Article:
Wednesday, May 13, 2009

How does toothpaste works?

Since we're kids, we were taught how to brush teeth, and the importance of brushing teeth. Have you wonders, even if we were doing the same thing over and over again, how many of us actually know how toothpaste works? Hmm...

First of all, let me explain what is toothpaste and what is it made from. Toothpaste is basically a gel or paste dentifrice used with toothbrush to maintain oral hygiene and clean our teeth and gum. It can prevent tooth decay and the formation of dental plaque by delivering active ingredients such as fluoride and xylitol.

The most well known ingredient in toothpaste is fluoride. Surfactants (detergents) work well with fluoride to form foam that clean the tooth surface and wash away leftover food between our tooth. Another important ingredient is tetrasodium pyrophosphate (TSSP), which can helps to remove magnesium and calcium from our saliva, so they cannot form tartar or clacified plaque on our teeth. Sodium saccharin is often added as sweetener, to reduce the bitterness of TSSP.

Now, let's have a look at our teeth's structure!

As you can see, the part which we are brushing everyday is the outermost layer, the enamel. 95% of enamel is made from a hard and strong subtance, called hydroxyapatite, Ca10(PO4)6(OH)2. Although hydroxyapatite is strong and firm, it is easily decay if attacked by acid. The reaction occurs is:

Ca10(PO4)6(OH)2 + 8H+ ↔ 10Ca2++ 6(HPO4)2- + 2H2O

This equation means that the reaction will proceed toward the right side by the addition of acid (H+ ion). Thus, the more acid added, the more hydroxyapatite that is dissolved into the saliva. This reaction is called 'decalcification'. Eventually, the enamel will start to decay and thus, plaque is formed.

You don't want your teeth to look like this right? Okay, continue reading then. =D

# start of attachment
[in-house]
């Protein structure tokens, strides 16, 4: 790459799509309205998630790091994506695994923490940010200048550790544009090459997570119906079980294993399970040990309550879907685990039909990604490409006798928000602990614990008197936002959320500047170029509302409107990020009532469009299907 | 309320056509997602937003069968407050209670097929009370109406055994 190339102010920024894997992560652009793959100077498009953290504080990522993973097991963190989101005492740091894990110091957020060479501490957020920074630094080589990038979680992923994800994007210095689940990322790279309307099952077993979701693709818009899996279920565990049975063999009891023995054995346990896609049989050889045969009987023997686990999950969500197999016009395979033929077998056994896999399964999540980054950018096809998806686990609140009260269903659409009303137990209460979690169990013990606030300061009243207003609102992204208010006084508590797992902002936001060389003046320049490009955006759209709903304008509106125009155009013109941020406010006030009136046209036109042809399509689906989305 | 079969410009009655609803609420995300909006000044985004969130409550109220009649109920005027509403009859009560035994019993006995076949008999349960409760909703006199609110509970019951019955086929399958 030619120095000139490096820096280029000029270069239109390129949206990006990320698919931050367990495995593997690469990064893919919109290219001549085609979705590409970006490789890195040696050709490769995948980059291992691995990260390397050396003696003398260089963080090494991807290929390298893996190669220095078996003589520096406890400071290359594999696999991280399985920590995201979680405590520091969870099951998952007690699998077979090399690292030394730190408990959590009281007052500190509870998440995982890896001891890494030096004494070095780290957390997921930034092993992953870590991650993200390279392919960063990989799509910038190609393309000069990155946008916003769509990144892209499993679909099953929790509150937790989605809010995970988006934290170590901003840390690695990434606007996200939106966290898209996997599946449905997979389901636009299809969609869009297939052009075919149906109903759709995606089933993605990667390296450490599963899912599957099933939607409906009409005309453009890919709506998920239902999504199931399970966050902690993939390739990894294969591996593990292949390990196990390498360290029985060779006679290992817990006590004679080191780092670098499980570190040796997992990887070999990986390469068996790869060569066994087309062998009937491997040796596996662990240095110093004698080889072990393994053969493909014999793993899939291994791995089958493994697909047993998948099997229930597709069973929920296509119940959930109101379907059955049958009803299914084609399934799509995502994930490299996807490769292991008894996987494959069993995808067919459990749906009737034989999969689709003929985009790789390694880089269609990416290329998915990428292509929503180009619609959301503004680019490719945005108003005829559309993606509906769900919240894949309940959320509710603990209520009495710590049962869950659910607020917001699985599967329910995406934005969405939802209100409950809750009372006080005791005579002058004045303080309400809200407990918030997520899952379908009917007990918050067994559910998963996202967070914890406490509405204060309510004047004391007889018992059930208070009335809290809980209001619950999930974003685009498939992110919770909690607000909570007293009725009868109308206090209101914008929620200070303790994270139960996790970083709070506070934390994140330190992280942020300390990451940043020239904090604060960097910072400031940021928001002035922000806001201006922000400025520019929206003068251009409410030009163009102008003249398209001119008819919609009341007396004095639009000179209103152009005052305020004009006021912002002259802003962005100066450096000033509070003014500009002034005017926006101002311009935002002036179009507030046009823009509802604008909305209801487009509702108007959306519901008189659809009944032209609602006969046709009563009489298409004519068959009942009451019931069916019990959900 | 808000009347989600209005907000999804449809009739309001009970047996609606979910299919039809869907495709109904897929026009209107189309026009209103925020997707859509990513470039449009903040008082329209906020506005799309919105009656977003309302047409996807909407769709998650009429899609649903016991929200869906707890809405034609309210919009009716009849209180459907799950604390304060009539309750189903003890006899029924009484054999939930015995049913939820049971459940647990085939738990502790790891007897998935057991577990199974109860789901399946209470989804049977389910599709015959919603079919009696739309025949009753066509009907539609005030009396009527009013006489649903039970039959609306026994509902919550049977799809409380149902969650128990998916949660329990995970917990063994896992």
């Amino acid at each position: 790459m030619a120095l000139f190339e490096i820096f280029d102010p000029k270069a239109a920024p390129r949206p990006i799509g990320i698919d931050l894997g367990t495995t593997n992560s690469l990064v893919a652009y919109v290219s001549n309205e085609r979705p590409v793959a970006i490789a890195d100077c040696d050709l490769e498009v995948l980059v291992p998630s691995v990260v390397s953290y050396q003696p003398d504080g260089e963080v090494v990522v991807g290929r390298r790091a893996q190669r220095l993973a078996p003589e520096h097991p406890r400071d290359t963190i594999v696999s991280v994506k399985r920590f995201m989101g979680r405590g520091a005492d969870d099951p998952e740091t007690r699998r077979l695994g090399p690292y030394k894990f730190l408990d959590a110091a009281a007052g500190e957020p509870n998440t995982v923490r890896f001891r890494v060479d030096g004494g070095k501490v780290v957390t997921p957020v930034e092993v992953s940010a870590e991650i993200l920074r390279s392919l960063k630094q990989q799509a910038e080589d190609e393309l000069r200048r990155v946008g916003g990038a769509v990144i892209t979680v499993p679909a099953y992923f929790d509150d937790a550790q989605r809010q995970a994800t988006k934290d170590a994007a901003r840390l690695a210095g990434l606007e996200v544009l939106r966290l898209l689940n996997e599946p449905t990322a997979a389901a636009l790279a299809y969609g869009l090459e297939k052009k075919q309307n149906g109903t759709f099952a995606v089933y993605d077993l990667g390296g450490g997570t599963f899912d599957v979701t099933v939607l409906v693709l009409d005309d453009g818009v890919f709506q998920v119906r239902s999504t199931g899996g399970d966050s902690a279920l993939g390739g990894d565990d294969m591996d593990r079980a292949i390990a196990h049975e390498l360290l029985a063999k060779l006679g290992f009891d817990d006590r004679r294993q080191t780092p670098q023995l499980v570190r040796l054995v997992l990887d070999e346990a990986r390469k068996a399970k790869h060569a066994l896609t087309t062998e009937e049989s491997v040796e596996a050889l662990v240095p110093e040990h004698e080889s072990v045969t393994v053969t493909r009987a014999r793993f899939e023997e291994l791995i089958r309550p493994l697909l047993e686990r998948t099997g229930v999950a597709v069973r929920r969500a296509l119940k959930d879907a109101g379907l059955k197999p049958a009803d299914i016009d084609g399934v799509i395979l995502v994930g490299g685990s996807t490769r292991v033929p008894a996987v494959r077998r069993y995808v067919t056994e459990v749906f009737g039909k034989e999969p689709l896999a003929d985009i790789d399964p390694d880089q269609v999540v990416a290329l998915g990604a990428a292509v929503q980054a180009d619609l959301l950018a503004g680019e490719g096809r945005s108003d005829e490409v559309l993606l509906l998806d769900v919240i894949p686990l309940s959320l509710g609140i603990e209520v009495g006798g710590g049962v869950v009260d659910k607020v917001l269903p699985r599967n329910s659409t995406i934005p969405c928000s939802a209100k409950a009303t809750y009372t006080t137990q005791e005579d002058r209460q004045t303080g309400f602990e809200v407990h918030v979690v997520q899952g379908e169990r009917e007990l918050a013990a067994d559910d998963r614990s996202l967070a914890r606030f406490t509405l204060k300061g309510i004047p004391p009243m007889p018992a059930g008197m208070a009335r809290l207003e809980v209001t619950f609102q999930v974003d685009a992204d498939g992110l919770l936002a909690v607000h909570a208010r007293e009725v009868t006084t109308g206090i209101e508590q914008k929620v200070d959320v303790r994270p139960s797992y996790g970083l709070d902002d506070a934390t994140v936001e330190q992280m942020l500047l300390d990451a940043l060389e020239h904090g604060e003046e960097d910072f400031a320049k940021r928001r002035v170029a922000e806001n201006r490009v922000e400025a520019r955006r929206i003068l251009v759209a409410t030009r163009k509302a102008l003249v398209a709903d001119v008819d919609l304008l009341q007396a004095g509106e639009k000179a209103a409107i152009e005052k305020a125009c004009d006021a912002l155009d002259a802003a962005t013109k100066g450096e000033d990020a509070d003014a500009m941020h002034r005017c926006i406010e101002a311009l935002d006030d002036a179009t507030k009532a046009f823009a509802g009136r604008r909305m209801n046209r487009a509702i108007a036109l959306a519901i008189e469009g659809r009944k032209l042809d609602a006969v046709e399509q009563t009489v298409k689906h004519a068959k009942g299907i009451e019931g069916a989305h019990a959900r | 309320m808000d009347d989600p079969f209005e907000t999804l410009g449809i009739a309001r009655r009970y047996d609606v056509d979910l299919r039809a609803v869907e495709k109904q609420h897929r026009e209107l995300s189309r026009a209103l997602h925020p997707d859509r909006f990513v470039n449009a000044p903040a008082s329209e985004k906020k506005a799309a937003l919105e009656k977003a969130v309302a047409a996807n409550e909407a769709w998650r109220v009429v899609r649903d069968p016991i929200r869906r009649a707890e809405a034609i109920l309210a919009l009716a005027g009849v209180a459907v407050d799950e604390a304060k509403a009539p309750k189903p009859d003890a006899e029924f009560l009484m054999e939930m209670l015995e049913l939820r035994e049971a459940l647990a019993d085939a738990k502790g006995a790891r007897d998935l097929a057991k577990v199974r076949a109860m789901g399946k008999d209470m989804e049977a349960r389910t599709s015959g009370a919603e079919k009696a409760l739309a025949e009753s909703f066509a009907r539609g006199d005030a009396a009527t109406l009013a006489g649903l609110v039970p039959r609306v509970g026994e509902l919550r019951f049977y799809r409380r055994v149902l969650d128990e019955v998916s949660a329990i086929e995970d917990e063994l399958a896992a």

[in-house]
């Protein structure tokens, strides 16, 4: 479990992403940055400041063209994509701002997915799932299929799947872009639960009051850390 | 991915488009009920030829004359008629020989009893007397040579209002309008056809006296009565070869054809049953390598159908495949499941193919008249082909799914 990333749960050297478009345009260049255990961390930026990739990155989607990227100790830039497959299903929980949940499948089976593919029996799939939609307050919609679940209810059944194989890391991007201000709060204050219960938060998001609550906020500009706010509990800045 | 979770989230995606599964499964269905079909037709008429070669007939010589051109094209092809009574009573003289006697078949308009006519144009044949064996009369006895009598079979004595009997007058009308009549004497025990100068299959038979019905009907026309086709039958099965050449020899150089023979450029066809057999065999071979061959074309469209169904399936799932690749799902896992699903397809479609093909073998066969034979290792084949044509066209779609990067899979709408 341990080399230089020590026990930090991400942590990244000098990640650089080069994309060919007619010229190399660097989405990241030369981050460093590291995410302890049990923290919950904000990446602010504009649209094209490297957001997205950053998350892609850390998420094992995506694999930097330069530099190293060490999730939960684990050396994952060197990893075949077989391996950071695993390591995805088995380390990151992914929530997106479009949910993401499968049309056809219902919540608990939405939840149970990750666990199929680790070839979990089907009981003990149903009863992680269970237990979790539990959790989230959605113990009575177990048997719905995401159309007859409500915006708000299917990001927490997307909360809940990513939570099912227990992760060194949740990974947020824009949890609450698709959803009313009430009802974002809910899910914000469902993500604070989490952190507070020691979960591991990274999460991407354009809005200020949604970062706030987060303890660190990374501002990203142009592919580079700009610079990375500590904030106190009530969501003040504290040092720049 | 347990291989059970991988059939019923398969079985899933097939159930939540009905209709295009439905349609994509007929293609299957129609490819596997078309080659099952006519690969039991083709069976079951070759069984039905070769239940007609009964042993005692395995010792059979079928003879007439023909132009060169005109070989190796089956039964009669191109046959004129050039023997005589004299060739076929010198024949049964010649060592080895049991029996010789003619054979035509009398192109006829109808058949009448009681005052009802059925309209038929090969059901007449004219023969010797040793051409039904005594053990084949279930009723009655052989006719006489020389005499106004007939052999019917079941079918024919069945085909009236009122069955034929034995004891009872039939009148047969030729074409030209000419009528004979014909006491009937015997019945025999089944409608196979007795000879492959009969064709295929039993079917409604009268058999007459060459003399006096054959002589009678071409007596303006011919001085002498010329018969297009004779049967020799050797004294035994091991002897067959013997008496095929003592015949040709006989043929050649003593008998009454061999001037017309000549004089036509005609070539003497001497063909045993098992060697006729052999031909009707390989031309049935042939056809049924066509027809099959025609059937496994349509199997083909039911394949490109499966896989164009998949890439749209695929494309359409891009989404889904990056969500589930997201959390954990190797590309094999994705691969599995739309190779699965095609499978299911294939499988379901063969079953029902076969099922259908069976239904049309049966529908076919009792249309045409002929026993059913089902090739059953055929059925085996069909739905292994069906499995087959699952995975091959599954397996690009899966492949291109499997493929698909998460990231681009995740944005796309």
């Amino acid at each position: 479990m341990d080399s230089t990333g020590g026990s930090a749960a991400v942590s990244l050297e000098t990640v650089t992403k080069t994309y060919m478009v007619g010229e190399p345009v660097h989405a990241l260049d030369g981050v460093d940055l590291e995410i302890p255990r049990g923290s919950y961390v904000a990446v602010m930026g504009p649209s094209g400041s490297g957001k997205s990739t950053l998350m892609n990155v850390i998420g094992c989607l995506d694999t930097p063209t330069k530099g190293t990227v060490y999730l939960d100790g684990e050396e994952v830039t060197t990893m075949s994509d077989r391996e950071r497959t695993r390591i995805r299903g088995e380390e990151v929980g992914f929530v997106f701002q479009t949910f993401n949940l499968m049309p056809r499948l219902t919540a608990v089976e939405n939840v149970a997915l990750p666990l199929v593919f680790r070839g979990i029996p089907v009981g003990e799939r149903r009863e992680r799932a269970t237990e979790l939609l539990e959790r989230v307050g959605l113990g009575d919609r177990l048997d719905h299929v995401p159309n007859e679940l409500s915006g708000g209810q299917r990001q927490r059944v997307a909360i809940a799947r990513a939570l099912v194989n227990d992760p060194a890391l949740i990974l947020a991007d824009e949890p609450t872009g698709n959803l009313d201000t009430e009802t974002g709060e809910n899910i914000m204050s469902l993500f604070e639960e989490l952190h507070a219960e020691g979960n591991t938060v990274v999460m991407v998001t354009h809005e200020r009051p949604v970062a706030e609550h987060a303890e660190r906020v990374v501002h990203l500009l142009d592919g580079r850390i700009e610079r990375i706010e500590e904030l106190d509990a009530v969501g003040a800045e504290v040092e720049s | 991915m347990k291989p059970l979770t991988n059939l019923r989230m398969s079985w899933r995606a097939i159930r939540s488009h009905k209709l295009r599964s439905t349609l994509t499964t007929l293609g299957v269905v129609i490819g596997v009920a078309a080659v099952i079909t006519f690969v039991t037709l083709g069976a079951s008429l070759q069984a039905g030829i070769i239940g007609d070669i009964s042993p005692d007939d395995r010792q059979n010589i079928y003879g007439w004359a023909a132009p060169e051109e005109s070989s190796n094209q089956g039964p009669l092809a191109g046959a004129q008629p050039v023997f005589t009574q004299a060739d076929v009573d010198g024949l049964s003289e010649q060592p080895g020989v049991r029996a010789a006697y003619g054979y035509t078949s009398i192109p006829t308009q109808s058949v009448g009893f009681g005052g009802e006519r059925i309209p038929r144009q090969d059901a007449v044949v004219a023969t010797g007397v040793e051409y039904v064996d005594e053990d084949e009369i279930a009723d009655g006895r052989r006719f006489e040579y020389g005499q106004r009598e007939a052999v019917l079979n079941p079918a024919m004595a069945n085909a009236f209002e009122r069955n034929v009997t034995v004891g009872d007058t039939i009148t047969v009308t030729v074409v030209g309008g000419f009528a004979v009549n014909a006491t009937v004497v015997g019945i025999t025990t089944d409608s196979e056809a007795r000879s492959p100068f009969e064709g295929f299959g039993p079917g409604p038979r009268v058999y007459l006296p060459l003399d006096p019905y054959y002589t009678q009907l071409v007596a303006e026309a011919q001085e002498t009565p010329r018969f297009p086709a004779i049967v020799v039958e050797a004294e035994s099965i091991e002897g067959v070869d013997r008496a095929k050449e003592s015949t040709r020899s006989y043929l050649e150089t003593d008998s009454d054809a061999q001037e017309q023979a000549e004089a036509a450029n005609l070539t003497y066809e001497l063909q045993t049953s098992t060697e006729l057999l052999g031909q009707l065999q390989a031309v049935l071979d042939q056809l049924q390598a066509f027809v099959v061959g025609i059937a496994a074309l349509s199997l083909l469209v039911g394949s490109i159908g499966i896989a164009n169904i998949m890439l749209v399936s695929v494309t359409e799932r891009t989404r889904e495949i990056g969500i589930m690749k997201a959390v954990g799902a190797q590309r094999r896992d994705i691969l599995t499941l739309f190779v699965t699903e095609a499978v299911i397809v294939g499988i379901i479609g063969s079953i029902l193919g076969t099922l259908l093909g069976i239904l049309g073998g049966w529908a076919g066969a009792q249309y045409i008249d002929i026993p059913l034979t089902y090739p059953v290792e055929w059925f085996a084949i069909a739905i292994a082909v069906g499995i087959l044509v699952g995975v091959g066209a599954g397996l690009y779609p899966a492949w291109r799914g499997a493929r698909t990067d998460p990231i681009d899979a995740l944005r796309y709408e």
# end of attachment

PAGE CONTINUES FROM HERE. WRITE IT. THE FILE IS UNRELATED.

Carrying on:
Now we shall see how toothpaste works to prevent decalcification or tooth decay! For your information, most of the food we consume are composed of different types of food acid. For instance, malic acid (apple), tannic acid (tea) and tartric acid (carrot).

Toothpaste act as a base which neutralise the acids in our mouth. From the above equation, we know that acids attack the teeth and the enamel diffuses into calcium ions and HPO4 2- ions. When we brush our teeth with toothpaste, fluoride ions are delivered to the enamel and replaces the OH ions in hydroxyapatite, to form fluoroapatite, Ca10(PO4)6F2. The reaction occurs is:

Ca10(PO4)6(OH)2 + 8H+ ---> 10 Ca2++ 6HPO42+2H2O

Last but not least, remember to brush your teeth at least twice a day, and also after meal!

Save your smile! =D

Thanks for reading and have a good day!


  1. brush brush brush~~

    i somehow found that some of the ppl dun really brush their teeth, but they will only use listerine to "clean" their mouth and teeth.. @.@

  2. lol.. that means they're very dirty and lazy. haha

  3. no..! ur mouth is dirtier! u noe why?
    coz u only brush ur teeth without listerine-ing!
    only brushing is not enuf~ u dirty mouth~ weeeeeee!

  4. ngek ngek.. im gonna make a topic on listerine to "chai lei gek cheong".. =P

  5. Intresting read on the chemical aspects of what happens when we brush teeth or if we don't brush teeth at all! ;-)

  6. Alice Phua: Thanks for the comment! I will work harder.

  7. kevin ar...nowadays, usage listerine can cause cancer alr...haha...i read from net dun use too much listerine

  8. I have a dumb question! :)) is the 8H in the equation an acid? :D

    1. Yes, since hydrogen ions are produced when an acid dissociates in water.

  9. the reactions are both the same.... it does not clarify the replacement of OH by F

  10. This comment has been removed by the author.